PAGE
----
They were at the Crossroads festival a couple of years ago. The son was playing a small stage there. They were backstage at Clapton's performance. Now, this was a dream come true for both, but especially my friend! He still has his '66 Strat he bought new in '67, and gigs with it. He has worshipped Clapton from the beginning.

He said that the most meaningful moment at the show was during the intermission. Clapton came over to a folding chair, off by himself, and just sat down and put his head in his hands to rest. At that moment, my friend realized that Clapton was just a guy, like him, and that he was only human.

What a unique experience and perspective.

I just thought I would share that story, and this thread seemed appropriate.





Oh, and he said that there was this old brown guitar case laying backstage. Looked like it may have a Gibson LP in it, but he didn't care. He is a Strat guy after all....

Just Kidding!
 

tonebone

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What is "googenthal?"

I did google it, too. No luck there.
 

woolenmammoth

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all this shit, from what guitar to what amp to what microphone couldnt be more of a heretical waste of time if you are looking for accurate details and here's why:

Every record I ever worked on got incredibly detailed notation for overdubs and recall. It is a standard issue occurance on a Friday to be working on tracks that needed to be double from the previous Tuesday and I'll go to the notes to find the setup and go "really, we used that on this?". With the amount of decisions happening on a daily basis this is a standard thing that happens and you can ask any professional engineer about this and get the same answer. On a feature film or television show there is one person in every department whose job it is to write down shit for recalls and reshoots. In some departments, that is that persons only job: notation.

You think you remember stuff, but by the end of a job it just turns into a blur. Listening to the records while looking at the notes is always a surprise and Im the guy that made the decision to use the setup...

The odd photographic memory in the annals of rock may exist, but if you think you are getting information with any kind of accuracy from events that happend forty years ago, you couldnt be more out to lunch.

Ive asked all of my heroes that Ive been so lucky to work with over the years questions about recording setups or their gear and the times I have gotten a clear answer to a question have been between absolutely never and maybe once.

Time would be much better spent not trying to figure out what amp/guitar/fuzzbox page/clapton/iommi used and instead do what they did on the day and focus on what sounds cool, not what some other guy did. **ALL** the gear our classic heroes had back in the day was either brand new, or relatively new and if you had the exact items they used then, today, there's no way it would sound the same and I mean absolutely no way in any practical circumstance.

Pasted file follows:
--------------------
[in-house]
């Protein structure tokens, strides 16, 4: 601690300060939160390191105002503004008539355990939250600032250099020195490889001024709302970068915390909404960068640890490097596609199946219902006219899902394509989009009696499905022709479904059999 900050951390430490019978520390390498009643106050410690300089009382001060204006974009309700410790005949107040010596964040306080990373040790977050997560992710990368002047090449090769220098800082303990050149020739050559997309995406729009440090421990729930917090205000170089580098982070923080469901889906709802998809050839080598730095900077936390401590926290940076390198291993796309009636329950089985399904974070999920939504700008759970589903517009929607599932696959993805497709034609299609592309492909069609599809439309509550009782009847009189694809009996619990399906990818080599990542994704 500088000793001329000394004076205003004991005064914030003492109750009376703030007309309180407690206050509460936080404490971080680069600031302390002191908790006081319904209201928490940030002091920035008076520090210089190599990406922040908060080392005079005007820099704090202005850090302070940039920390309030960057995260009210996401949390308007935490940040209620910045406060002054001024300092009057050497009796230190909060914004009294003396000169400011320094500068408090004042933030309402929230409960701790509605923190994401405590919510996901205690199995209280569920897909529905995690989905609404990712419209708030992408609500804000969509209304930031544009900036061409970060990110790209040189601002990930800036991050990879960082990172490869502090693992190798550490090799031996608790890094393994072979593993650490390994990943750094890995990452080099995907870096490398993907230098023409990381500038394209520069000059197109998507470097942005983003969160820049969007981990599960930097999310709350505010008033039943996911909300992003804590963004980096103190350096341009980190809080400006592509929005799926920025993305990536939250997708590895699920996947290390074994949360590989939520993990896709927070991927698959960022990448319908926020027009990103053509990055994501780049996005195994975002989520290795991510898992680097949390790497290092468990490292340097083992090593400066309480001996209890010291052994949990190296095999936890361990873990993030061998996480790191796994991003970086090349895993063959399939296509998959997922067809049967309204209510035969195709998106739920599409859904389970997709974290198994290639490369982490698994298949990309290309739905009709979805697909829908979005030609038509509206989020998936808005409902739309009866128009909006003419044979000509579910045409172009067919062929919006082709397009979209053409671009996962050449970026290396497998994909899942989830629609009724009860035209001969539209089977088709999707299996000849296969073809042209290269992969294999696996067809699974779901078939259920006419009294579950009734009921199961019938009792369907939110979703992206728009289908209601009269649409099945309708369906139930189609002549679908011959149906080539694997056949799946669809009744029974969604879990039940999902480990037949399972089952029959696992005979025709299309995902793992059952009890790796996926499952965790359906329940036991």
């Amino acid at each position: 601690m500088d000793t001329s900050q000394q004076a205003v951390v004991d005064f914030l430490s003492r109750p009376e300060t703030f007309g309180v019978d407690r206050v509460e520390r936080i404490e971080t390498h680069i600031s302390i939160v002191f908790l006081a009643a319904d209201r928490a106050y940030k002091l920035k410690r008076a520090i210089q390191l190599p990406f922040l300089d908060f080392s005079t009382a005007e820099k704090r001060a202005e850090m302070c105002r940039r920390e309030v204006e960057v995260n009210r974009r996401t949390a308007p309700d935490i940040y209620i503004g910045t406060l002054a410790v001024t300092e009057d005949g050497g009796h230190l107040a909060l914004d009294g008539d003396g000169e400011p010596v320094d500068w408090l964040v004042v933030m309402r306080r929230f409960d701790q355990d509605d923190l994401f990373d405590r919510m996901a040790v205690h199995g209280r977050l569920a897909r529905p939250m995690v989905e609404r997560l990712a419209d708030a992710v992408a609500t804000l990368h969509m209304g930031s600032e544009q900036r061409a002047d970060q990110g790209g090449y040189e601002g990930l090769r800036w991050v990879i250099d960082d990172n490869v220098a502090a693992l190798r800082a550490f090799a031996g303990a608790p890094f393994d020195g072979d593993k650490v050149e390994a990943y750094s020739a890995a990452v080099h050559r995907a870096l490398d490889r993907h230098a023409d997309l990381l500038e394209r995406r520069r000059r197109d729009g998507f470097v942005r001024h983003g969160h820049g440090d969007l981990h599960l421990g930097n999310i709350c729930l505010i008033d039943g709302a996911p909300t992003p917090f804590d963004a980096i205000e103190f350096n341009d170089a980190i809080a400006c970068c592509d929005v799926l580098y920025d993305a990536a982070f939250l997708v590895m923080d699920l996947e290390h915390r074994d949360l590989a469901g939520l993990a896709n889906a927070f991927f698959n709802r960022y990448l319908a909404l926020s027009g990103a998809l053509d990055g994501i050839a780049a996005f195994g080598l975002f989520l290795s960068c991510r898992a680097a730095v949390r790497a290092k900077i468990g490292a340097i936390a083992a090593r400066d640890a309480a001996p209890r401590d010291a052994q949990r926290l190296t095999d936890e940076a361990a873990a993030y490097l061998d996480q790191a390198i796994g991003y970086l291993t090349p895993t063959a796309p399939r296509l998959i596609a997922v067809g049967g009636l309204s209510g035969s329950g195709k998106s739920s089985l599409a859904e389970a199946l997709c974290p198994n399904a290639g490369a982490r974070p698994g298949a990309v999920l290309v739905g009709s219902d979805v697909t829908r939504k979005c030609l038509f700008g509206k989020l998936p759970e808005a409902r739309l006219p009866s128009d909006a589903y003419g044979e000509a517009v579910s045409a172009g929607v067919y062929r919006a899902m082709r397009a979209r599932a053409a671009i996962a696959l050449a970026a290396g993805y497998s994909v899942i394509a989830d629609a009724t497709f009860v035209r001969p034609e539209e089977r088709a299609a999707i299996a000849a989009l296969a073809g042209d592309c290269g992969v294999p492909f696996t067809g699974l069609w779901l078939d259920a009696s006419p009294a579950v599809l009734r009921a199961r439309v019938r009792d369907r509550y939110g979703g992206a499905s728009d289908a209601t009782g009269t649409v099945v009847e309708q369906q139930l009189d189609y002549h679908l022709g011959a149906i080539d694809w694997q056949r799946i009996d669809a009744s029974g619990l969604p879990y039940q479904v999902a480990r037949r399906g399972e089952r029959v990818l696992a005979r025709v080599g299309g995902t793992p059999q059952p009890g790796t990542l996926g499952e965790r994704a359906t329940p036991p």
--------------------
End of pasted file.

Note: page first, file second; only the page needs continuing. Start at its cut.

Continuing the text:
Ive spent an adult career chasing some other guy's tone for clients and I can tell you with authority that the only way you are gonna get it is with a time machine.

as you were...
 

SuiteAmpCo

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all this shit, from what guitar to what amp to what microphone couldnt be more of a heretical waste of time if you are looking for accurate details and here's why:

Every record I ever worked on got incredibly detailed notation for overdubs and recall. It is a standard issue occurance on a Friday to be working on tracks that needed to be double from the previous Tuesday and I'll go to the notes to find the setup and go "really, we used that on this?". With the amount of decisions happening on a daily basis this is a standard thing that happens and you can ask any professional engineer about this and get the same answer. On a feature film or television show there is one person in every department whose job it is to write down shit for recalls and reshoots. In some departments, that is that persons only job: notation.

You think you remember stuff, but by the end of a job it just turns into a blur. Listening to the records while looking at the notes is always a surprise and Im the guy that made the decision to use the setup...

The odd photographic memory in the annals of rock may exist, but if you think you are getting information with any kind of accuracy from events that happend forty years ago, you couldnt be more out to lunch.

Ive asked all of my heroes that Ive been so lucky to work with over the years questions about recording setups or their gear and the times I have gotten a clear answer to a question have been between absolutely never and maybe once.

Time would be much better spent not trying to figure out what amp/guitar/fuzzbox page/clapton/iommi used and instead do what they did on the day and focus on what sounds cool, not what some other guy did. **ALL** the gear our classic heroes had back in the day was either brand new, or relatively new and if you had the exact items they used then, today, there's no way it would sound the same and I mean absolutely no way in any practical circumstance.